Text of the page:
Life is, after all, a slice of human consciousness lived from its place in human evolution. "From here to eternity" as it were-- from earth to the stars, from personal space to cyberspace, from a small local footprint to the world reduced to the size of a notebook and sitting on your lap!

As a child I lived with the perpetual and immenent threat of annihilation. That's child abuse! It wasn't a kid-friendly world and I couldn't understand why the grown-ups who were in charge weren't doing something?

So at age seven with my face in the window eyes turned up into the night sky and staring at the stars I made a vow: "When I am a grown-up, I will do something."

My writing is that something and I write to "simply change the world." If that sounds like a lack of humility it isn't because I know that one person absolutely can change the world and I've met some who have.

Kay Kennedy put together an anthology that puts the reader in the midst of history to view it from the inside out.

When I was in high school and even college, history classes were stale and boring featuring memorization and regurgitation of dates that coincided with events that had no human face, certainly no magic, and no life!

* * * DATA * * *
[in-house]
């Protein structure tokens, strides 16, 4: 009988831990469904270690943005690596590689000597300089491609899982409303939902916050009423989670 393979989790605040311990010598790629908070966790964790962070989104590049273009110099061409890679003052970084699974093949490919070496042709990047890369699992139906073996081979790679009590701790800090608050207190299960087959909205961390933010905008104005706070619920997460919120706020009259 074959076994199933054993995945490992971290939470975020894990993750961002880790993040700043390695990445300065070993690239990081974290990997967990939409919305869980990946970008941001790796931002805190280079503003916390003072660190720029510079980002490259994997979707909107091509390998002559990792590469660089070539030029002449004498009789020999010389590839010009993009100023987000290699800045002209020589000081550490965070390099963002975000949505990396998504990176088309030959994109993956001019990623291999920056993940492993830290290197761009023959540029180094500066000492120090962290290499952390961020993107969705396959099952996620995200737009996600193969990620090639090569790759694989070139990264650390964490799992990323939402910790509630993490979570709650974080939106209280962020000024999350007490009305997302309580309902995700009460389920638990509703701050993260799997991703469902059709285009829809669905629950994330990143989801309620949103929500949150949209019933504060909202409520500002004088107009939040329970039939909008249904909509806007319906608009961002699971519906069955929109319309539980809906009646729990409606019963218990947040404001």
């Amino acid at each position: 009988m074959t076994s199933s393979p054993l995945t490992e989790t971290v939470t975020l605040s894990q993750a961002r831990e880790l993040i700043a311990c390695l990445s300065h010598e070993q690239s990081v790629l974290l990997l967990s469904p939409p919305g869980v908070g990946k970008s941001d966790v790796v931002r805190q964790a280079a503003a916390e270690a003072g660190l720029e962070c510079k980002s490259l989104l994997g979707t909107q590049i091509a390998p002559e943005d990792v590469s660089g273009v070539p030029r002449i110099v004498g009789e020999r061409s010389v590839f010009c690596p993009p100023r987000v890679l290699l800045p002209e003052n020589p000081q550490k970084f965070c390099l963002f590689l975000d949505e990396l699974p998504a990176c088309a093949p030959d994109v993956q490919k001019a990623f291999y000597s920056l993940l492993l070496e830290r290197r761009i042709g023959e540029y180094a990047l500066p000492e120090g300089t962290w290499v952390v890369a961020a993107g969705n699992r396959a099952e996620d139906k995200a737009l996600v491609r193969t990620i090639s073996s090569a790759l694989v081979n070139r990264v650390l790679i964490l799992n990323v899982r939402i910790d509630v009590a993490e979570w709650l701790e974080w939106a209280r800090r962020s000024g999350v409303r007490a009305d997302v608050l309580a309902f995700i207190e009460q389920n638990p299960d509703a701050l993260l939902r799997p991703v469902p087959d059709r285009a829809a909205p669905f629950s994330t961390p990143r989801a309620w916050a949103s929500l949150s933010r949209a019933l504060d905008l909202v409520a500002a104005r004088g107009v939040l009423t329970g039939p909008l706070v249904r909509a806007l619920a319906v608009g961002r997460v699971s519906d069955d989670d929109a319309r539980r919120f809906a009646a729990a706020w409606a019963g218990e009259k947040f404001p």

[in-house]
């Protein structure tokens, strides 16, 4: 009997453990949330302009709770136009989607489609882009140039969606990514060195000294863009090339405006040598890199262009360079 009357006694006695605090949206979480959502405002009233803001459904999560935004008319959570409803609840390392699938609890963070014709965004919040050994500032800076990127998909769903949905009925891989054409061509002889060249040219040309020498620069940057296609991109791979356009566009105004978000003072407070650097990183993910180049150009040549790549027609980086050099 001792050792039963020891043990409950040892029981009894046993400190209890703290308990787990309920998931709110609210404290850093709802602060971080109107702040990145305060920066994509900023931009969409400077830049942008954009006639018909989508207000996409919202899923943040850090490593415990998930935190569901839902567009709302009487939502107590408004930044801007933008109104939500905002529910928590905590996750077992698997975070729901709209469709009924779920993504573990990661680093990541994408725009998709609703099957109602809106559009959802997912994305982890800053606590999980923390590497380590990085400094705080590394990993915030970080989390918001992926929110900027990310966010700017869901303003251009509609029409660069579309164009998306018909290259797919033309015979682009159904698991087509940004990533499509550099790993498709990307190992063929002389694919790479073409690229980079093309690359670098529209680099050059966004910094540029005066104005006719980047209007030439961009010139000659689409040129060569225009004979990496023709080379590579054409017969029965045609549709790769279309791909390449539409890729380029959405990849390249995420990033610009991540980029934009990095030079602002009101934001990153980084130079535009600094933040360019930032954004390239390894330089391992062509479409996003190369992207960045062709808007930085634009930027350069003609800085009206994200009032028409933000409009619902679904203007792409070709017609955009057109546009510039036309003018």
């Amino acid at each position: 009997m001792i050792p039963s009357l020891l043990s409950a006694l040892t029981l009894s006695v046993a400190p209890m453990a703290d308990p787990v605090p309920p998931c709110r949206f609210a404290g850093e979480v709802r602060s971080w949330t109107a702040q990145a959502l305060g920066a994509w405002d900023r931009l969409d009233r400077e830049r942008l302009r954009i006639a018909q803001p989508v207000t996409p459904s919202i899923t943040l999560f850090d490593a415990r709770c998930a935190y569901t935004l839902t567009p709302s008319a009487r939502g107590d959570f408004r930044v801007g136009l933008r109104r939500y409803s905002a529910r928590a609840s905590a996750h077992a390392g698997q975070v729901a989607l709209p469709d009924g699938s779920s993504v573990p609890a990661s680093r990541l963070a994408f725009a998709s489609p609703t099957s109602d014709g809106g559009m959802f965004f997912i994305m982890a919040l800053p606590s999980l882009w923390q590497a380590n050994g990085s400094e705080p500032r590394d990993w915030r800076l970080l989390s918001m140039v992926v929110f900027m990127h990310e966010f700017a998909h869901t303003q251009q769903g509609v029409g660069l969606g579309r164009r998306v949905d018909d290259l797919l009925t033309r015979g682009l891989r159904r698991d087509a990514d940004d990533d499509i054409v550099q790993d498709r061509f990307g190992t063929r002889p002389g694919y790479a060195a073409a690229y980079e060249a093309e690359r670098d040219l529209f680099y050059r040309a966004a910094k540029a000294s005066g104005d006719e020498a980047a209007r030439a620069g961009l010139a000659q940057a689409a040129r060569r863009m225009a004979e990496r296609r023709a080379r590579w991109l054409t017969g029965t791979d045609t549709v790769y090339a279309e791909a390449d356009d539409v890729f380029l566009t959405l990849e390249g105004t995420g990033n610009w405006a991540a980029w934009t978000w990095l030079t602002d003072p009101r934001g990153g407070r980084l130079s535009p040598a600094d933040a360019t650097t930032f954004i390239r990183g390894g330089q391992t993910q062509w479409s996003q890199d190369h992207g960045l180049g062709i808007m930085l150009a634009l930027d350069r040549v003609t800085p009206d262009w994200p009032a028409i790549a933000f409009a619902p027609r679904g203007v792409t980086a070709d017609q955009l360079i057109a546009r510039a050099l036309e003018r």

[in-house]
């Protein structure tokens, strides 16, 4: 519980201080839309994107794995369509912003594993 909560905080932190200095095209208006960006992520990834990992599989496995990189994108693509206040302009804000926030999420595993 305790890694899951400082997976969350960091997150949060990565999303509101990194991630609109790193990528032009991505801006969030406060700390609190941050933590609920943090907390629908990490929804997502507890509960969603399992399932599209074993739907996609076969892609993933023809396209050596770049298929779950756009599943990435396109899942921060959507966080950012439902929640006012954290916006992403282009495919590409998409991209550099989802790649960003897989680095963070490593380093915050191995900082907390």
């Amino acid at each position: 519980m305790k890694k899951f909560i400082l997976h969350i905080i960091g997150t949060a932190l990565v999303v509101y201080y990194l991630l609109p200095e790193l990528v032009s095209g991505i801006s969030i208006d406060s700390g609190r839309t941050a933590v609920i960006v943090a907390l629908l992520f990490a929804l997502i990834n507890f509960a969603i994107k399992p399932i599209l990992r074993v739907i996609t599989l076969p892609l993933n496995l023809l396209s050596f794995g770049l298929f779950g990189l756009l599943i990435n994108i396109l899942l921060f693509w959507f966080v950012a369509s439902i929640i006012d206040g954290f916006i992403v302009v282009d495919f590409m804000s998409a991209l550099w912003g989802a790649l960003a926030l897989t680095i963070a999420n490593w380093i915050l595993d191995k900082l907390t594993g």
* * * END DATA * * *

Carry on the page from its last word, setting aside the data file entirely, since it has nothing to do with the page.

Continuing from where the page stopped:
Anthologies are great fun and stores are rich remembrances. History books chronicle; stories are little narrative slices of living. History comes alive through story. I often think of my grandmother and her story, her life-- the history she lived. In her lifetime she saw humankind evolve from horse and buggy to man on the moon.

I was a sixties kid and for the youth of the sixties, turmoil, disillusionment, and revolution were everyday 'business as usual'. Like a radio perpetually on low volume, fear and death dronned on in the background. The superpowers threatened to extinguish all life on the planet, the Vietnam War was escalating and peers were being escorted home under American Flag blankets. The civil rights and equal rights movements were testing human civility, and faster than one could recover from one shock another real life hero would fall to yet another assassin. Despair was commonplace. Contrast that with a man on the moon... we could conquer space travel but couldn't make nukes or war obsolete! It was a time when youth needed hope because hope was scarce. When it was finally resurrected, it came in the form of idealism and a philosophy of brotherly and universal love. Perfect principles; imperfect execution.

For others who contributed to "Looking Back," the history is different for each because the "times" were different as well as the perspective of the individuals. The stories of human societal evolution are enlightening, heartwarming, poignant and spellbinding. They put a human face on the past.

And there are people now who are putting a face on the future...